People > Amel-Marduk

Amel-Marduk

Background

Amel-Marduk, also known as Amēl-Marduk, Evil-Merodach, Awil-Marduk or Amil-Marduk was the son of Nebuchadnezzar II and a king of the Neo-Babylonian Empire.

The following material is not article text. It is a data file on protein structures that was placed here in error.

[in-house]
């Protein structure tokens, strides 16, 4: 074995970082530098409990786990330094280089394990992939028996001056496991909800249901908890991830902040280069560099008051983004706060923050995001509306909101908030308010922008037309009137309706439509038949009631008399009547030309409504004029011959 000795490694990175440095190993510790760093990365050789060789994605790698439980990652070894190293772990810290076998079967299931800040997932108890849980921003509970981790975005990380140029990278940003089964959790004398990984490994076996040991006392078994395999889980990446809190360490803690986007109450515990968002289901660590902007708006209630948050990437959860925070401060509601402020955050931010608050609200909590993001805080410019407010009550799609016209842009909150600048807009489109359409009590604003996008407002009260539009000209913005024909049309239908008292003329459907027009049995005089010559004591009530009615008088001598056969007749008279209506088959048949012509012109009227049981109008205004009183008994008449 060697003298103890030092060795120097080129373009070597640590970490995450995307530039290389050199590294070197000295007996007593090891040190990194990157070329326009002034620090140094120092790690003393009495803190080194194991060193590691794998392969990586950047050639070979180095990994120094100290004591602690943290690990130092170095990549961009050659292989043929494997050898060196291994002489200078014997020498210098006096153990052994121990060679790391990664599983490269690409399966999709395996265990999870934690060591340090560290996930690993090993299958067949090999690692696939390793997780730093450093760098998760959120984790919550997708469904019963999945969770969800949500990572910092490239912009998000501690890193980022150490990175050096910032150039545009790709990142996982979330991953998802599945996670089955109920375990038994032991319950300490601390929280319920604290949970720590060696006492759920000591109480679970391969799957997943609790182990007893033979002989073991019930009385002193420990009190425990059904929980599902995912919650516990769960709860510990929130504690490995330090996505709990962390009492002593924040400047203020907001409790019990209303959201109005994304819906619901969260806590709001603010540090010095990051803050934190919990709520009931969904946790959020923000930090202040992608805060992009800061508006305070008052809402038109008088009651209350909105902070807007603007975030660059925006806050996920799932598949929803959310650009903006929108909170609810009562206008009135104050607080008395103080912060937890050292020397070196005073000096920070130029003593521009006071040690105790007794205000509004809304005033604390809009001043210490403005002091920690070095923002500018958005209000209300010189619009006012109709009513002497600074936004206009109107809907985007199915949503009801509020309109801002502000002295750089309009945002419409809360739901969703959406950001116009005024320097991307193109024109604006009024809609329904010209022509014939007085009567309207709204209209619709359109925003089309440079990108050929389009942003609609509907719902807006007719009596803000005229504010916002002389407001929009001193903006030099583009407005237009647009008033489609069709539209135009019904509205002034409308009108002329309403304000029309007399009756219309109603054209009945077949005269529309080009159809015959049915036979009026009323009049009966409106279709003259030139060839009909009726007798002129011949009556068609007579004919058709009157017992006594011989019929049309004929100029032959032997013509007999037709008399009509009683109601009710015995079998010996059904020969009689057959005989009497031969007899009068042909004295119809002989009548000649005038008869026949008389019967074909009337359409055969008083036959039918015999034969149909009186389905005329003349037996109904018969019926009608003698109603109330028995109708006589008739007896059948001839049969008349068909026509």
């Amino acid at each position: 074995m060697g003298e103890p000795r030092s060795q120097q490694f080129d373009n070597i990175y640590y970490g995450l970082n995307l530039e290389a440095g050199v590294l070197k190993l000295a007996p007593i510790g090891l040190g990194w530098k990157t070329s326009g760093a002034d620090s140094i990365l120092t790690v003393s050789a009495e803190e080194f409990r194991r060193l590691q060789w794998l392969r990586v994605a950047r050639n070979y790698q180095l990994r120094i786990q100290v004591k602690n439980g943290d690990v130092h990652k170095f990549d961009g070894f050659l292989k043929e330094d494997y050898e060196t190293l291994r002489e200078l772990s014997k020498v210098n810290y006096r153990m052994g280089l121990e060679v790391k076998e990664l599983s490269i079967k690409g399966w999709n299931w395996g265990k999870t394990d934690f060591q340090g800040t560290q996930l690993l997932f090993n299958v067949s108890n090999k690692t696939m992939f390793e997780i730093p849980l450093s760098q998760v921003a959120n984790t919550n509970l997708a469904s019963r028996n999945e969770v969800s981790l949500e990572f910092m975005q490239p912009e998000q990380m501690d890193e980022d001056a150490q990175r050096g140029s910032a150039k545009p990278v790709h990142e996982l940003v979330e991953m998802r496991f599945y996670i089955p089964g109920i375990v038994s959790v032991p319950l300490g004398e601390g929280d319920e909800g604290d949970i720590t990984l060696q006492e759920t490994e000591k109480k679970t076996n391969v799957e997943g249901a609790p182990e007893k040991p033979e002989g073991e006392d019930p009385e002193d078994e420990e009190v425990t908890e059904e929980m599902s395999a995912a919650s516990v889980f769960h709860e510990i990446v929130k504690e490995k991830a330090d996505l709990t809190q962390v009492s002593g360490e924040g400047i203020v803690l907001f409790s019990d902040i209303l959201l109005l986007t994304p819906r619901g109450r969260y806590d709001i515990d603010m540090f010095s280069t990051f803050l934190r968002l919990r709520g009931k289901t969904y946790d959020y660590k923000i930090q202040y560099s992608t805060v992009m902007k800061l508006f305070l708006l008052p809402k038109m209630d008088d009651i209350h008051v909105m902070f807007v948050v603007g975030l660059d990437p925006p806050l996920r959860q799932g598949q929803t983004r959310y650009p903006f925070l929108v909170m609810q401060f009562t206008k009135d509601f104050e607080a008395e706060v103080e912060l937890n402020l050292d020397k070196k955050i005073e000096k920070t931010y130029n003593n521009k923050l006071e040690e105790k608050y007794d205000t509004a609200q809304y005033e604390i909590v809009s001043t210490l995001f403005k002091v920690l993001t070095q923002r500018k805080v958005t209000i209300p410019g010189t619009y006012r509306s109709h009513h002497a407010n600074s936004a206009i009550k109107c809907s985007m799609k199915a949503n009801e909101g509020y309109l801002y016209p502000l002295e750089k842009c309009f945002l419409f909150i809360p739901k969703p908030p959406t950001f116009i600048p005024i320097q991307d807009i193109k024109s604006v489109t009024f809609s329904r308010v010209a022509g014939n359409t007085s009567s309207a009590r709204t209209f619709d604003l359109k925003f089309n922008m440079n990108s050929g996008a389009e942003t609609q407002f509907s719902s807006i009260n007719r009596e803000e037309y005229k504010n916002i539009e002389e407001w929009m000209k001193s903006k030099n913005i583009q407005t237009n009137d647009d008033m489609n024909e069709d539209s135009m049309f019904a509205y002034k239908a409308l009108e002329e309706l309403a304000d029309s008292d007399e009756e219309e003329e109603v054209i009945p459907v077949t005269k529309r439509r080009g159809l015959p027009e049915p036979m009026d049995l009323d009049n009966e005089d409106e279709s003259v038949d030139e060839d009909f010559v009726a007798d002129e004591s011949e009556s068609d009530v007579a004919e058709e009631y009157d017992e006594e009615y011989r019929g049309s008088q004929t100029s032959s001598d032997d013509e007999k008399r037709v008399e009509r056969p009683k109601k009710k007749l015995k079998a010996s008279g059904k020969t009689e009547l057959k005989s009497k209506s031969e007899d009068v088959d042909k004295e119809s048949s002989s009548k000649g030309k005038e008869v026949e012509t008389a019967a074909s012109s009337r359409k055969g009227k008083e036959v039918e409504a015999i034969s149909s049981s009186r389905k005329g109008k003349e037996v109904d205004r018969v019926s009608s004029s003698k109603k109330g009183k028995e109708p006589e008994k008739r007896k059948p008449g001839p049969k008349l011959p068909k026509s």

Amel-MardukKing of BabylonReignca. 562 – 560 BCPredecessorNebuchadnezzar IISuccessorNeriglissarBorn?Diedca. 560 BCFatherNebuchadnezzar IIAmel-Marduk (Akkadian: spelled Amēl-Marduk/Amil-Marduk but pronounced Awēl-Marduk/Awîl-Marduk; Biblical Hebrew: אֱוִיל מְרֹדַךְ ʔĕwîl-mĕrodak‎‎; English: Evil-Merodach), 'man of Marduk'[1][2] (died ca. 560 BC) was the son and successor of Nebuchadnezzar II, king of Babylon.Contents [hide]1Biography2See also3Notes4References5External linksBiography[edit]His name, along with the length of his reign, are recorded in the 'Uruk King List' and the Canon of Ptolemy, however no surviving cuneiform document records anything concerning his life or deeds.[1] Berossus writes that he was murdered in a plot orchestrated by Nergal-sharezer, his successor and brother-in-law.[3] Berossus also notes that "he governed public affairs after an illegal and impure manner," possibly an allusion to actions that infuriated the priestly class,[4] including reforms made to the policies of Nebuchadrezzar.[5]One such reform is recorded in the Hebrew Bible,[6] where Evil-Merodach (Heb.: אֱוִיל מְרֹדַךְ, ˒ĕwı̂l merōdak) is remembered for releasing the Jewish king Jehoiachin from prison after thirty seven years in captivity.Later Jewish and Christian texts expand the Biblical account. Josephus and the Avot of Rabbi Natan state that the king believed that Jehoiachin was held by his father without cause, and thus decided to release him upon the latter's death.[1] Originally, Josephus assigned eighteen years to his reign,[7] but in a later work, Josephus states that Berossus assigned a reign of two years.[8] Seder Olam Rabbah assigned twenty-three years to his reign.[9] Leviticus Rabbah 18:2 states that Evil-Merodach was made king while Nebuchadrezzar was still living, and was punished for this act of rebellion by his father, who had him imprisoned.[1] In Esther Rabbah, Evil-Merodach, owing to his father's actions before his death, is heir to a bankrupt treasury.[1]See also[edit]BabyloniaKings of BabyloniaNotes[edit]^ Jump up to: a b c d e Sack, 1992.Jump up ^ Me'moires de la mission archeologique de Susiane, by V. Scheil, Paris 1913, vol XIVJump up ^ Josephus, Apion 1.20Jump up ^ Hirsch 1901-1906Jump up ^ Oded 2007Jump up ^ 2 Kings 25:27, Jeremiah 52:31Jump up ^ Antiquities of the Jews by Flavius Josephus, Book X, chapter 11 pg. 216Jump up ^ Against Apion by Flavius Josephus, Book 1, paragraph 20Jump up ^ Transactions of the Chronological Institute of London, T. Richards 1861, volume II, part 2, page 120-121References[edit]Hirsch, E.G. et al. Evil-Merodach in Singer, Isidore; Adler, Cyrus; (eds.) et al. (1901–1906) The Jewish Encyclopedia. Funk and Wagnalls, New York. LCCN 16-014703Oded, B. Evil-Merodach in Skolnik, F., & Berenbaum, M. (2007). Encyclopaedia Judaica, vol. 6, Detroit: Macmillan Reference USA in association with the Keter Pub. House.Sack, R.H. Evil-Merodach in Freedman, et al. (1992). Anchor Bible Dictionary, vol. 2, New York: Doubleday.External links[edit]Evil-Merodach - The Jewish EncyclopediaThe Uruk King List - Livius.orgPreceded byNebuchadnezzarKing of Babylon562–560 BCSucceeded byNeriglissar

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